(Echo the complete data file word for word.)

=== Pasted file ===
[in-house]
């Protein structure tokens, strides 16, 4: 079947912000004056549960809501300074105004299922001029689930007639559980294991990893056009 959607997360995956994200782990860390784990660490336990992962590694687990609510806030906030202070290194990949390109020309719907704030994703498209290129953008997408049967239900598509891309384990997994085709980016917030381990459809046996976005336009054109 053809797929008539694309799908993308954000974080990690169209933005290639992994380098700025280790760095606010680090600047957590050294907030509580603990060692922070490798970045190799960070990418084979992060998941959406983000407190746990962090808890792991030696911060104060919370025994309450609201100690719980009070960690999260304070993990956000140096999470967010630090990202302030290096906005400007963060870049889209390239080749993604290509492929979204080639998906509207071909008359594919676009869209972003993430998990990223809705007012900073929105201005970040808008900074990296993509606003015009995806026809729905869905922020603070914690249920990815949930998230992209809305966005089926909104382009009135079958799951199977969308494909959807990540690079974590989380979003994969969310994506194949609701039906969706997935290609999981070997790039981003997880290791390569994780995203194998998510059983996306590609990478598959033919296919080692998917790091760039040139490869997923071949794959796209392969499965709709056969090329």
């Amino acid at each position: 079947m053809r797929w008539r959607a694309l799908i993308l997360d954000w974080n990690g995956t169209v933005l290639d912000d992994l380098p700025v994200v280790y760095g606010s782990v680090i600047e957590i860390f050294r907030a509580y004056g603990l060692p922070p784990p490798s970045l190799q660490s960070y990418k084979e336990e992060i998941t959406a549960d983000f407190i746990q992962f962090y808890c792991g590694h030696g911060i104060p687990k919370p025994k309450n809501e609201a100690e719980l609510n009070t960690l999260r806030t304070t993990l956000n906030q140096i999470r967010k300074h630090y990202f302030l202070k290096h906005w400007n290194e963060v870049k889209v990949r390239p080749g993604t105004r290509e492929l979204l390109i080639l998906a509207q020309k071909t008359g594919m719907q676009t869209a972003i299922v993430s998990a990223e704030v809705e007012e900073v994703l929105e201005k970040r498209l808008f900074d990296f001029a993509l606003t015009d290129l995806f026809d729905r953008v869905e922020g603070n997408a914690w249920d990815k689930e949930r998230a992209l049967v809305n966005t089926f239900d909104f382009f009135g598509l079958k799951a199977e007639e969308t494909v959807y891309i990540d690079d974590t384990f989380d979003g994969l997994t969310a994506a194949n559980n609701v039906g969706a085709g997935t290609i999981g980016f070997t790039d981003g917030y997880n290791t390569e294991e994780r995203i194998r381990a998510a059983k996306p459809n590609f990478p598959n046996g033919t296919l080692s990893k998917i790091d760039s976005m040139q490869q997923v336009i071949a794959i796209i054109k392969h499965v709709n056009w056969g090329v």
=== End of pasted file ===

[in-house]
């Protein structure tokens, strides 16, 4: 079947912000004056549960809501300074105004299922001029689930007639559980294991990893056009 959607997360995956994200782990860390784990660490336990992962590694687990609510806030906030202070290194990949390109020309719907704030994703498209290129953008997408049967239900598509891309384990997994085709980016917030381990459809046996976005336009054109 053809797929008539694309799908993308954000974080990690169209933005290639992994380098700025280790760095606010680090600047957590050294907030509580603990060692922070490798970045190799960070990418084979992060998941959406983000407190746990962090808890792991030696911060104060919370025994309450609201100690719980009070960690999260304070993990956000140096999470967010630090990202302030290096906005400007963060870049889209390239080749993604290509492929979204080639998906509207071909008359594919676009869209972003993430998990990223809705007012900073929105201005970040808008900074990296993509606003015009995806026809729905869905922020603070914690249920990815949930998230992209809305966005089926909104382009009135079958799951199977969308494909959807990540690079974590989380979003994969969310994506194949609701039906969706997935290609999981070997790039981003997880290791390569994780995203194998998510059983996306590609990478598959033919296919080692998917790091760039040139490869997923071949794959796209392969499965709709056969090329």
């Amino acid at each position: 079947m053809r797929w008539r959607a694309l799908i993308l997360d954000w974080n990690g995956t169209v933005l290639d912000d992994l380098p700025v994200v280790y760095g606010s782990v680090i600047e957590i860390f050294r907030a509580y004056g603990l060692p922070p784990p490798s970045l190799q660490s960070y990418k084979e336990e992060i998941t959406a549960d983000f407190i746990q992962f962090y808890c792991g590694h030696g911060i104060p687990k919370p025994k309450n809501e609201a100690e719980l609510n009070t960690l999260r806030t304070t993990l956000n906030q140096i999470r967010k300074h630090y990202f302030l202070k290096h906005w400007n290194e963060v870049k889209v990949r390239p080749g993604t105004r290509e492929l979204l390109i080639l998906a509207q020309k071909t008359g594919m719907q676009t869209a972003i299922v993430s998990a990223e704030v809705e007012e900073v994703l929105e201005k970040r498209l808008f900074d990296f001029a993509l606003t015009d290129l995806f026809d729905r953008v869905e922020g603070n997408a914690w249920d990815k689930e949930r998230a992209l049967v809305n966005t089926f239900d909104f382009f009135g598509l079958k799951a199977e007639e969308t494909v959807y891309i990540d690079d974590t384990f989380d979003g994969l997994t969310a994506a194949n559980n609701v039906g969706a085709g997935t290609i999981g980016f070997t790039d981003g917030y997880n290791t390569e294991e994780r995203i194998r381990a998510a059983k996306p459809n590609f990478p598959n046996g033919t296919l080692s990893k998917i790091d760039s976005m040139q490869q997923v336009i071949a794959i796209i054109k392969h499965v709709n056009w056969g090329v």